The diagnostic accuracy, safety and tolerance of adenosine thallium scintigraphy have been reported using a 2-site intravenous infusion with either a titrated or fixed-dose protocol. A single-site infusion would considerably simplify the test procedure, but its safety must be established before it can be recommended. Accordingly, 400 consecutive patients who had adenosine and thallium-201 administered through the same intravenous line were classified into 2 groups. Group I (n = 201) patients received a 7-minute titrated intravenous infusion of adenosine, with an initial dose of 50 μg/kg/min that increased at 1-minute intervals to a maximum of 140 μg/kg/min. Group II (n = 199) patients received a fixed dose of adenosine at 140 μg/kg/min for 6 minutes. Adenosine significantly (p < 0.001) increased heart rate and decreased systolic blood pressure by similar amounts in both groups. Adverse effects occurred more often (88 vs 71%, p < 0.001) and started earlier (2.8 vs 3.6 minutes, p < 0.001) in group II. There was no significant difference in the occurrence of second- and third-degree atrioventricular block between the 2 groups (4.0 vs 5.0%); however, chest pain, flushing and nausea were all more frequent in group II. Severe side effects were seldom seen in either group and occurred in 9 group I and 8 group II patients. Scintigraphic findings were similar in both groups. Transient perfusion defects were seen more often in patients with than without second- or third-degree atrioventricular block (42 vs 21%, p < 0.05). Despite a high frequency of side effects for both the fixed dose and stepwise infusion regimens, adenosine and thallium administration through a single intravenous site is safe and well-tolerated.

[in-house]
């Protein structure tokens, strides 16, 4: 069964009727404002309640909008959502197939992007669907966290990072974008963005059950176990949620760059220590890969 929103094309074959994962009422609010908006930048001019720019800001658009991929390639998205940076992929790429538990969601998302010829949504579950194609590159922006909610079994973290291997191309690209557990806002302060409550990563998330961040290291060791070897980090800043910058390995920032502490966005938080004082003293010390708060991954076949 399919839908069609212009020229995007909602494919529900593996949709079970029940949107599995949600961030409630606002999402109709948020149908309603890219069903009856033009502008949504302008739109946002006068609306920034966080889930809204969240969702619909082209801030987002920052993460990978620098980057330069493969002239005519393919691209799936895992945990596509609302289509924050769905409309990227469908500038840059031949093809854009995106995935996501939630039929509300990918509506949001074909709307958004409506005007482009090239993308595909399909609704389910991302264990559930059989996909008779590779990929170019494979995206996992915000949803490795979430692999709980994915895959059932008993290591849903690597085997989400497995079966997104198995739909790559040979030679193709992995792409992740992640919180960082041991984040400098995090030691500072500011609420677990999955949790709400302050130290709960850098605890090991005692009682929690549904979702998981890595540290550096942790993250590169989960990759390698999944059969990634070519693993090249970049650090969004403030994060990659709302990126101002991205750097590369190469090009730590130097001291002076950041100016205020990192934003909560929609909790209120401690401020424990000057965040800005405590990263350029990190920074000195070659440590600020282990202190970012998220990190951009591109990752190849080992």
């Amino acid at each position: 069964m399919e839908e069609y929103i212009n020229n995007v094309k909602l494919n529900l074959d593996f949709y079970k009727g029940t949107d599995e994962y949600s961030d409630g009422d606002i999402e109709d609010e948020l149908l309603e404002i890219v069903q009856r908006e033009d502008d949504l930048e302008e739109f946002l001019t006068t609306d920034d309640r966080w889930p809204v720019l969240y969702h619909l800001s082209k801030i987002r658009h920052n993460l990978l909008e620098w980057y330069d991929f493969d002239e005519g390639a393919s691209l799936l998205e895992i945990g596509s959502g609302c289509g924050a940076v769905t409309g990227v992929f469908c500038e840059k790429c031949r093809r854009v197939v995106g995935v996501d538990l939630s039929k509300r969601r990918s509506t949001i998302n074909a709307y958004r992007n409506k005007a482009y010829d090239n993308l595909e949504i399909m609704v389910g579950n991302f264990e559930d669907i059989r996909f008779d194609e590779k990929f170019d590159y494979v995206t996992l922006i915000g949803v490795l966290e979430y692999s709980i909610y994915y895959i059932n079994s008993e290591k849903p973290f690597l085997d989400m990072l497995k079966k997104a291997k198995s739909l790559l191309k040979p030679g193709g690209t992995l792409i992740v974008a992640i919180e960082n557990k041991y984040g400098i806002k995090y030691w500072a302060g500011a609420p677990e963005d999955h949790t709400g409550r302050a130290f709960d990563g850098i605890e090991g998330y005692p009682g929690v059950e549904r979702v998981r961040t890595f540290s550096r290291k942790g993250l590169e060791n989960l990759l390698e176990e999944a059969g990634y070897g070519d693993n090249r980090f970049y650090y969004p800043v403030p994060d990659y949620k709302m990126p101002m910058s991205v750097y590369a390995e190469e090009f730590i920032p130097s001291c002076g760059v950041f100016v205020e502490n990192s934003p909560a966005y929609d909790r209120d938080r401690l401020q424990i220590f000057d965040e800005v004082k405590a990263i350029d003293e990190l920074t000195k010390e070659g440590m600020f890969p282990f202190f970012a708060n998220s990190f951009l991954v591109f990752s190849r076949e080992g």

ASJC Scopus subject areas
- Cardiology and Cardiovascular Medicine